Human-Computer Interaction: Ergonomics and User Interfaces - Vol. 1

By Hans-Jörg Bullinger; Jürgen Ziegler | Go to book overview

Human-Centered Model-Based
Interface Development

Angel R. Puerta RedWhale Software and Stanford University 192 Walter Hays Drive Palo Alto, CA 94303 USA puerta@redwhale.com-http://www.redwhale.com.


1
Introduction

Traditionally, model-based interface development environments have been designed with the goal of supporting an automated process. This process generates a working interface from a declarative interface model and with minimal user interaction ( Vanderdoncktand Bodart 1993; Johnson, Wilson et al . 1994; Puertaand Eriksson 1994). In doing so, these environments enforce an engineering-oriented approach on their users (generally user interface designers). It is somewhat paradoxical that being user-centered design methodologies so well-accepted as sound approaches to user interface design, the tools in the model-based approach that support user-centered interface design are not themselves user-centered in nature. Instead, these tools force designers to follow a task flow that is not natural to them and that does not correspond to their normal design flow.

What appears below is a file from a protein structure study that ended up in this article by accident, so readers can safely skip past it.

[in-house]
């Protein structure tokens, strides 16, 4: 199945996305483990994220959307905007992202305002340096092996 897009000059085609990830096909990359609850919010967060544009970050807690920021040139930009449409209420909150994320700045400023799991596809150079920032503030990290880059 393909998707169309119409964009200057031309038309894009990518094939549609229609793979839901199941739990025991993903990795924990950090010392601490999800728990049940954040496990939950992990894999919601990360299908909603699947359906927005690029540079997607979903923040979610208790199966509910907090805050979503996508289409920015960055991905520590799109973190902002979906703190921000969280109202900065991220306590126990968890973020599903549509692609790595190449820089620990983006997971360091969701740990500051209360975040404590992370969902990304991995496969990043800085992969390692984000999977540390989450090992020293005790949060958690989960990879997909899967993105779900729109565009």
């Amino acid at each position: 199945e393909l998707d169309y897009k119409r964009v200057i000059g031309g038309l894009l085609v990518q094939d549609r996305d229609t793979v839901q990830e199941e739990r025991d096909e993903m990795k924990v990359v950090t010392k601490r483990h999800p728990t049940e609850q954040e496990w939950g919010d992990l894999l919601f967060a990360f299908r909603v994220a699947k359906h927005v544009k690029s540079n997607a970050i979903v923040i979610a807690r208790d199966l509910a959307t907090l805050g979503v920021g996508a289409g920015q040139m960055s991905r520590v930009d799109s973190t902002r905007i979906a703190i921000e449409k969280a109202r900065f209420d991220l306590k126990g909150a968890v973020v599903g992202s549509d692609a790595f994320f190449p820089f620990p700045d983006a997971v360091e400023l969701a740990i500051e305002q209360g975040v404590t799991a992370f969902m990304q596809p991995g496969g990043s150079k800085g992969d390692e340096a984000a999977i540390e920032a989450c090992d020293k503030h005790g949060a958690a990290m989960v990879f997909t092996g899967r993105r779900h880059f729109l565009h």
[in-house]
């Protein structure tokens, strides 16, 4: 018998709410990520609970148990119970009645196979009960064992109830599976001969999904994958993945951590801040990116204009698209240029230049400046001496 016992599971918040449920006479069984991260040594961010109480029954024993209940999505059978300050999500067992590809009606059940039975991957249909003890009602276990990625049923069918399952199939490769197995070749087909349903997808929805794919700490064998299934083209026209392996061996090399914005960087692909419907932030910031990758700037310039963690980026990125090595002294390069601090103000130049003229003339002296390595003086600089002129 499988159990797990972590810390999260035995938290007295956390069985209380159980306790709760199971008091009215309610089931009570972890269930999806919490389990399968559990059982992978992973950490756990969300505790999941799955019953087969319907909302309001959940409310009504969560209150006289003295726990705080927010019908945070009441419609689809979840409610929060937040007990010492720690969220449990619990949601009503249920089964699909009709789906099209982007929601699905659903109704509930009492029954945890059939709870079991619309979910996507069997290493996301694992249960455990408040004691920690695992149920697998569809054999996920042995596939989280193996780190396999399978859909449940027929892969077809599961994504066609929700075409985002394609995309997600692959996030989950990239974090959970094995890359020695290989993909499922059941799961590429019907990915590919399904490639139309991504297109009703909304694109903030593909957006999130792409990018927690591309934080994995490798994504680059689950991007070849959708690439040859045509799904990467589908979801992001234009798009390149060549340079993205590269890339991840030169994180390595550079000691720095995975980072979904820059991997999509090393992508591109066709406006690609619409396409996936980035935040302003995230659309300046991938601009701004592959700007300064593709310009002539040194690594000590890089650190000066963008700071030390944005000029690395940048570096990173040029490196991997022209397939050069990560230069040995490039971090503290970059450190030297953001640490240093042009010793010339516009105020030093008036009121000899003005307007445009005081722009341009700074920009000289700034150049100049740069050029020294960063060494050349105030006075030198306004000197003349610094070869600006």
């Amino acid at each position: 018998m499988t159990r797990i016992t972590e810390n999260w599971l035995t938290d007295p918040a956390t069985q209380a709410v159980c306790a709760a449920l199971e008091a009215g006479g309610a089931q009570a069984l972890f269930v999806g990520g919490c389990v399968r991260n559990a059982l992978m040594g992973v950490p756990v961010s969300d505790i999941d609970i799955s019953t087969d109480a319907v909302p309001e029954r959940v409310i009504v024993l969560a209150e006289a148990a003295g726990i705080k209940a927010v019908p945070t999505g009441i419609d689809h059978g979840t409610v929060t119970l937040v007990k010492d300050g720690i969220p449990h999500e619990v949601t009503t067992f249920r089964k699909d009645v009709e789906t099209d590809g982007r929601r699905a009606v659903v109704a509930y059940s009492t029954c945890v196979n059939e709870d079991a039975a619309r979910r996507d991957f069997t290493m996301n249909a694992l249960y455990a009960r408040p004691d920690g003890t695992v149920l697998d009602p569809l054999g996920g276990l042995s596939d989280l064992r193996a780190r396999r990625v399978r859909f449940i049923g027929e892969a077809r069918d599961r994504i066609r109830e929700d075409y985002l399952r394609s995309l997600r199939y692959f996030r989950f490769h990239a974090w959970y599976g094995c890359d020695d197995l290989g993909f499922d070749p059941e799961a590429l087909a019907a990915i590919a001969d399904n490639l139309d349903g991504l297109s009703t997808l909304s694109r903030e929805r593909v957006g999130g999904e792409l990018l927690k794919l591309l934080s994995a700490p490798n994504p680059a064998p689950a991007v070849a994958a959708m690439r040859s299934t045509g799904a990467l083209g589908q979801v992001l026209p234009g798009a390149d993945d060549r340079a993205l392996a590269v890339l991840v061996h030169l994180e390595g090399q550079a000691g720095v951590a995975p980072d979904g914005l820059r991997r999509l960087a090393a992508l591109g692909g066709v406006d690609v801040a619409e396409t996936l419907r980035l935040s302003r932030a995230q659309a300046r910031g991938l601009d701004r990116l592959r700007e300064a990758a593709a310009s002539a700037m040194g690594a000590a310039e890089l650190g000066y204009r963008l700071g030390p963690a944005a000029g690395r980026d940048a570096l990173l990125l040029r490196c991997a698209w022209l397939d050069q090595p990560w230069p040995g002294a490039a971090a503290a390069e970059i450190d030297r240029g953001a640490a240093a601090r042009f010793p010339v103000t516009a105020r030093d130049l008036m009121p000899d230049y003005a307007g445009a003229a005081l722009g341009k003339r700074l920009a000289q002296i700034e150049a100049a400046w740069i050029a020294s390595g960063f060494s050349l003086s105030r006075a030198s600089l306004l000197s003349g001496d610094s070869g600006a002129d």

Over the past two years, our group has been developing a new-generation model-based environment called MOBI-D (Model-Based Interface Designer) ( Puerta 1997) that has as one of its central goals to support a human-centered design process. In this paper, we enumerate the components and principal features of MOBI-D and present a number of design principles that we believe essential in order to enable a human-centered task flow in model-based interface development environments. We then describe how each of the tools in MOBI-D attempts to follow such design principles. The result is a suite of tools that supports designers in their regular activities without forcing significant changes in how those designers complete their tasks.

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